Posted on: 06/Sep/2009 - The New Acropolis Museum in Athens, Greece, is the perfect place to showcase the Parthenon Marbles held by Britain, museum officials said at Saturday's opening. Designed by New York architect Bernard Tschumi, the $200 million museum replaces the old Acropolis Museum, a small 1874 structure built into the rock of the Acropolis, The New York Times reported Saturday.
The new museum, intended as the "ultimate showcase of classical civilization," will be complete when Britain surrenders the Parthenon Marbles, sections of a decorative frieze that have been on display in the British Museum since 1816, said Antonis Samaras, Greece's culture minister.
Britain long has maintained it is in a better position to look after the 2,500-year-old panels and has offered to loan the marble pieces to Greece but not return them permanently.
The New Acropolis Museum opened in a brilliant and impressive ceremony on Saturday, June 20th, in the evening with the presence of many famous personalities from around the world. Prime ministers and presidents of various countries, members of the Greek and the European Parliament, eminent political and religious personalities and hundreds of journalists attended the inauguration of the museum and were the first to see its spacious rooms with the precious exhibits, all found in the excavation site of the Acropolis.
The comments of the international press about the museum were excellent, while many mentioned that this museum brings once again on the surface the long request of Greece to the British Museum to return the Parthenon Marbles. These marbles, also known as the Elgin Marbles, are actually part of the temple's frieze. In the early 19th century, Lord Elgin asked the then Turkish rulers of Greece to take some parts of the Parthenon's frieze back home to Great Britain. So, not only did Lord Elgin deprive the Parthenon Temple from its frieze, but he also ordered to cut some pieces in half in order to get them on board. When he arrived in his country, he sold these pieces to the British Museum where they are still hosted.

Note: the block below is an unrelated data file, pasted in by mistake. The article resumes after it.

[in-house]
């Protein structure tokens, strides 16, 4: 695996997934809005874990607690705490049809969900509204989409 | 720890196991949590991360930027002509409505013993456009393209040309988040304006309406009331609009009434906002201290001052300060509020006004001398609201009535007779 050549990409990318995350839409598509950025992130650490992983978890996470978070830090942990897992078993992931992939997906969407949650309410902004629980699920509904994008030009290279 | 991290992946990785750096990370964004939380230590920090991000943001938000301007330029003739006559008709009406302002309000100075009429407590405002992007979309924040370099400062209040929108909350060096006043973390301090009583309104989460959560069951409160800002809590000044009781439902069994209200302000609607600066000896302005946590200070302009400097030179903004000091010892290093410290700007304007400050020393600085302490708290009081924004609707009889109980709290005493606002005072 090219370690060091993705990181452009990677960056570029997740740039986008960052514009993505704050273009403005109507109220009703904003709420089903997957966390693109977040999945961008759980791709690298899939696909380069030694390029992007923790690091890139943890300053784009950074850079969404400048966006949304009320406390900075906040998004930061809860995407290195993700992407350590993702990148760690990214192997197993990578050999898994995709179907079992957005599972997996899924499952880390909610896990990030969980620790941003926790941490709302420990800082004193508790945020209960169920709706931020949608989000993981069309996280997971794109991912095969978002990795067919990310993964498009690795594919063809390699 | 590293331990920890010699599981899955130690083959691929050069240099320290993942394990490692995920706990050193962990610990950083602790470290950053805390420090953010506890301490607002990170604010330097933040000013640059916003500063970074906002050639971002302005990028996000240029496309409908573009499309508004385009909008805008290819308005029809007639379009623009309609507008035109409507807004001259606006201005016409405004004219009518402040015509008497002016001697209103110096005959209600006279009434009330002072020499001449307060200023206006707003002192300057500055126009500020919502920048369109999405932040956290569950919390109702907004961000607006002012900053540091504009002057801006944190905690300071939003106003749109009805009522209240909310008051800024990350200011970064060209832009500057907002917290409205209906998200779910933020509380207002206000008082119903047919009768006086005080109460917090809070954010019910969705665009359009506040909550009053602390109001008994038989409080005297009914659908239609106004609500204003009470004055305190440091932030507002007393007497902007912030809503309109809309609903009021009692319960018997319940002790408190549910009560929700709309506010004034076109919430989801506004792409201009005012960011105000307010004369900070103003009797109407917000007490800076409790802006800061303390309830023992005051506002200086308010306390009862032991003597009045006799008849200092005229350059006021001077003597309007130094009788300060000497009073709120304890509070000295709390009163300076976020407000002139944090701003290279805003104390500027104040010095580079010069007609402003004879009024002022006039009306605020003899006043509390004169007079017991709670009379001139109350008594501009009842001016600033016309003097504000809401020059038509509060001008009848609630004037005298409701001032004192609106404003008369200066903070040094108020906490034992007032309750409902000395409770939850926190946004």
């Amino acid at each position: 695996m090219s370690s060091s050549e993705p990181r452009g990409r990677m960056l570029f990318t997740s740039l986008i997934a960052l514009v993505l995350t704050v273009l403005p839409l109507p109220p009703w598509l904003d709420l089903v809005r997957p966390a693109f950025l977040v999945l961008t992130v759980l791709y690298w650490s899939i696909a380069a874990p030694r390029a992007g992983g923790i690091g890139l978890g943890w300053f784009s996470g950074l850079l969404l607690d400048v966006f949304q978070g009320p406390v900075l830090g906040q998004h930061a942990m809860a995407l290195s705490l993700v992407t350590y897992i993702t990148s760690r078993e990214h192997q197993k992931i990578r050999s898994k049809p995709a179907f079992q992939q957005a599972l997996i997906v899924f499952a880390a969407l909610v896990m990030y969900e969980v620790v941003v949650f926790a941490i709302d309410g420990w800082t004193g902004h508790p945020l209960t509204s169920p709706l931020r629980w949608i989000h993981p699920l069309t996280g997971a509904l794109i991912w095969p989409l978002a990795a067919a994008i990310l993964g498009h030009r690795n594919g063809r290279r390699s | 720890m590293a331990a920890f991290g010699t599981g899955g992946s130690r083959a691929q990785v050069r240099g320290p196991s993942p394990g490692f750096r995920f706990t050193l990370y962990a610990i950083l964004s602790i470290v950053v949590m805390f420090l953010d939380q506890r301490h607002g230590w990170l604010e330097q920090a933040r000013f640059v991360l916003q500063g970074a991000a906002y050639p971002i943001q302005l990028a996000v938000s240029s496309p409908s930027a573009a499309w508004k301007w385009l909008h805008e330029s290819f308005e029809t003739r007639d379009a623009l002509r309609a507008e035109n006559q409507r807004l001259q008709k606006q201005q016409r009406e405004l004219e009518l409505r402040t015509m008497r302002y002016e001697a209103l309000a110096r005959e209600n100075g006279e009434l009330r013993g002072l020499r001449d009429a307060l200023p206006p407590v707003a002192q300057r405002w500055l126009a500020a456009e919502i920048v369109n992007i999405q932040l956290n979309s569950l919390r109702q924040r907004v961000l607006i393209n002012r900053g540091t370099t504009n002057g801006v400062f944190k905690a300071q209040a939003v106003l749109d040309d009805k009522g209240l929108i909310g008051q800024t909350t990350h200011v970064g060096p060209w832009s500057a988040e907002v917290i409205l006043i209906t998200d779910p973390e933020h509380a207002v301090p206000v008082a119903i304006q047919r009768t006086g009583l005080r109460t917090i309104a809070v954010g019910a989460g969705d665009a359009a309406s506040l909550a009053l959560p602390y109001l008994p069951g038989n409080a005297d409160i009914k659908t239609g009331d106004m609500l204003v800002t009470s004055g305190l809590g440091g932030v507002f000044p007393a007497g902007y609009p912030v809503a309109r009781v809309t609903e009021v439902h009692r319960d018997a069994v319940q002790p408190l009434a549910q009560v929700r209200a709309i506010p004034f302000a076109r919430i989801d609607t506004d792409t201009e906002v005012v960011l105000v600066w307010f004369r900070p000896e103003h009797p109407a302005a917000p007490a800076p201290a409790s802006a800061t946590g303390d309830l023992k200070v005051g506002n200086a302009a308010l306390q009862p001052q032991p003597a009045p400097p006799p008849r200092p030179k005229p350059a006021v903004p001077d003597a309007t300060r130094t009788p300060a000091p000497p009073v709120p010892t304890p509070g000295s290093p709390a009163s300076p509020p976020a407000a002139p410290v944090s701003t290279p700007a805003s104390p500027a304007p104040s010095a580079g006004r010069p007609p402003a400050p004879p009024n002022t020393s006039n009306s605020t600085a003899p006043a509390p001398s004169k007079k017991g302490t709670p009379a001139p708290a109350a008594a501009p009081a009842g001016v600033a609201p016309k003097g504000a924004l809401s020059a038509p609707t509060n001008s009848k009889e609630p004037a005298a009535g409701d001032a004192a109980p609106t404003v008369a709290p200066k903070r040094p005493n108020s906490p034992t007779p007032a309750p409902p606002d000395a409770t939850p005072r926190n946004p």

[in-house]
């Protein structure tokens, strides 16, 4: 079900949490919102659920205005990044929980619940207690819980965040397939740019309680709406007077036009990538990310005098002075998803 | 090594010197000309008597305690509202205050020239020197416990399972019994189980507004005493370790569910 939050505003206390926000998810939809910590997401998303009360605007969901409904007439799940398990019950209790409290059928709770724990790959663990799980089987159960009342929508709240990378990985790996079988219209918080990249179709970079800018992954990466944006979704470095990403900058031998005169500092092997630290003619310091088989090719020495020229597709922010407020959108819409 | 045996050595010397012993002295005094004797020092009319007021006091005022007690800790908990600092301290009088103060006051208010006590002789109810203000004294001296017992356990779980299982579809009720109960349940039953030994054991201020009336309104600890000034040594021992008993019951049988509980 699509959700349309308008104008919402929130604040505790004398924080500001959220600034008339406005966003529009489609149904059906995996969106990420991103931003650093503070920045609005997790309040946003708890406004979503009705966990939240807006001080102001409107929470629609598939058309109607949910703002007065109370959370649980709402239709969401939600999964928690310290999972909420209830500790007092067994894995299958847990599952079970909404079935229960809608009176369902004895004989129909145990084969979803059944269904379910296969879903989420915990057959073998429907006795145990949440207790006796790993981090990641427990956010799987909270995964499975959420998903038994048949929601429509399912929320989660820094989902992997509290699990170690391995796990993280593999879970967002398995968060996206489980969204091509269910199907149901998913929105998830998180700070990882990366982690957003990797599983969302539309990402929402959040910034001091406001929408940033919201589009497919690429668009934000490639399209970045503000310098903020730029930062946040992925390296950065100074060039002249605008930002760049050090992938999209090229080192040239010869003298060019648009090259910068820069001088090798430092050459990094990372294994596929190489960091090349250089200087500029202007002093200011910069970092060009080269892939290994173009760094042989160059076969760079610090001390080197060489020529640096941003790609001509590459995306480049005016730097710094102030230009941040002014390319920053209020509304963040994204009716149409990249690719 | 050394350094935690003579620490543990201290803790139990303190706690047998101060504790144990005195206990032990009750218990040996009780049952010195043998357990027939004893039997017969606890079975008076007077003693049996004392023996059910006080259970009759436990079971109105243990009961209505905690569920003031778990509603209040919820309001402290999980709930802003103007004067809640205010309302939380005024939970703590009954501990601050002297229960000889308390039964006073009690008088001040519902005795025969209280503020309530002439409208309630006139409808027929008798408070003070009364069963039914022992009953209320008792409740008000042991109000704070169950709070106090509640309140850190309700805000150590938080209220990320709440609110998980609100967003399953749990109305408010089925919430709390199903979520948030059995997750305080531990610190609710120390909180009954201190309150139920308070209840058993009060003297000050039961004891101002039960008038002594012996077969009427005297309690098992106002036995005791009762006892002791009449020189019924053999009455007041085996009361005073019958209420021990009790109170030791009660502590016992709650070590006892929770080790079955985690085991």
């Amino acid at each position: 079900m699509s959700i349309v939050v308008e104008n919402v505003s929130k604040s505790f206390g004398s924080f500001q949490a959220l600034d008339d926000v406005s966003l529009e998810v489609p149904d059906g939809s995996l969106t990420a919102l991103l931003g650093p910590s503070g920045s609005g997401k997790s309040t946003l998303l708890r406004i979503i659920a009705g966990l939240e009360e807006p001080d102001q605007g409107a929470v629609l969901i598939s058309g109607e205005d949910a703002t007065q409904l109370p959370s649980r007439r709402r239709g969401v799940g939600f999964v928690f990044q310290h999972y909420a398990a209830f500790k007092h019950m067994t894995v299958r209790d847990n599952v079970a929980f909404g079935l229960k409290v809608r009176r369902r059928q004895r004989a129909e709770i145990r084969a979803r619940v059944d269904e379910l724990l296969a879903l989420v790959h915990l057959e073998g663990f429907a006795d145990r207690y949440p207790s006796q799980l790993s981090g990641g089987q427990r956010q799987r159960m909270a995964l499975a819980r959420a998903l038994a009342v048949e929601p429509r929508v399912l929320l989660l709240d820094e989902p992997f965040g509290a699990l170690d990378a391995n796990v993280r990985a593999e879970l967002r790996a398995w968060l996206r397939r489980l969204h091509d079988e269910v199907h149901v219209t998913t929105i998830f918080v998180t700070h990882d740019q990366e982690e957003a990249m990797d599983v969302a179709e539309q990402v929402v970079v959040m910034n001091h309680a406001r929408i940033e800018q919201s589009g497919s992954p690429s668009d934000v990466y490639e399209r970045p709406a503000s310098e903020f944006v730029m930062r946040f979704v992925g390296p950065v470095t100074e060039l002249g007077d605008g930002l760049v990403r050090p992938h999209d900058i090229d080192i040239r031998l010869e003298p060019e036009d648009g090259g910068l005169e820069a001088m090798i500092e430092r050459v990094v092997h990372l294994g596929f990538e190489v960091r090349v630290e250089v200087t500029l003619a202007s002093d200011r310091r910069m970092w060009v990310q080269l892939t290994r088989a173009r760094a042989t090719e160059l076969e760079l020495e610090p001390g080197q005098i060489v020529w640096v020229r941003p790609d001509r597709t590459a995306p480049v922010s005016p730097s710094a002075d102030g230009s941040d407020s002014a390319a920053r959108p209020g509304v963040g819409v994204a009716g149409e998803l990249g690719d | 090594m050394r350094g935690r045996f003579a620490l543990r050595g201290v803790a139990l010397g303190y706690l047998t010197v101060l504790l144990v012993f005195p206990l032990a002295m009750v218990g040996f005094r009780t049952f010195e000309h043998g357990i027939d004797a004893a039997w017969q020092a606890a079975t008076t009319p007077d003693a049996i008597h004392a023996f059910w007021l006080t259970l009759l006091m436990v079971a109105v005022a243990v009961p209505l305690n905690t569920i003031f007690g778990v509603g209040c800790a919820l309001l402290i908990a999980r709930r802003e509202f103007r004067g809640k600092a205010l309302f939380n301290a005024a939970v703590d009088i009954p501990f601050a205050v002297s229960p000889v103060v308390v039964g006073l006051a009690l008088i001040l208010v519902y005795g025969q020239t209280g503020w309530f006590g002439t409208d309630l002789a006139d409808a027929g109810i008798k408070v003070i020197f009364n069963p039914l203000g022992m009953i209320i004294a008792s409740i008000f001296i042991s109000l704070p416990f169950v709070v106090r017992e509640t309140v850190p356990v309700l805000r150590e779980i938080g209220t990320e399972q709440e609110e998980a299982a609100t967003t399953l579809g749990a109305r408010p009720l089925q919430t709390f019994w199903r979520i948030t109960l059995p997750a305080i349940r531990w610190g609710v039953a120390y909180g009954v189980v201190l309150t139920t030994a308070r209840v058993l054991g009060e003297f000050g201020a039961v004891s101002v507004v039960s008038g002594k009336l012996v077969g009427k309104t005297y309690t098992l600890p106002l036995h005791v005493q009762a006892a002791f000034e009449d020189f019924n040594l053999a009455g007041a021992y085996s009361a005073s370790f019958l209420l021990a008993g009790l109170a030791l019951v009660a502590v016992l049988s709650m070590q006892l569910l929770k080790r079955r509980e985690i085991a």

It was first in the 1970s that Greece asked these marbles back, but the British Museum wouldn't accept this requent on the pretext that there was no place in Greece to host these marbles in protection. That is why with the construction of the New Acropolis Museum, the Greek President Karolos Papoulias renewed Saturday evening the country's requent to return the marbles, as it is "time to heal the wounds" of the ancient temple, like he said. However, the British Museum is still not willing to return the frieze (it holds 75m of the original 160m of the frieze) and says that a loan would be possible, but onlt if Greece acknowledges British ownership on the marbles, which is not at all acceptable by the Greek state.
The New Acropolis Museum, which is found right opposite the Acropolis, on the pedestrian street of Dionisiou Areopagitou, will be open every day, except for Monday, from 8.00 a.m. to 8.00 p.m. Till the end of 2009, the ticket will be 1 euro and 5 euros thereafter.
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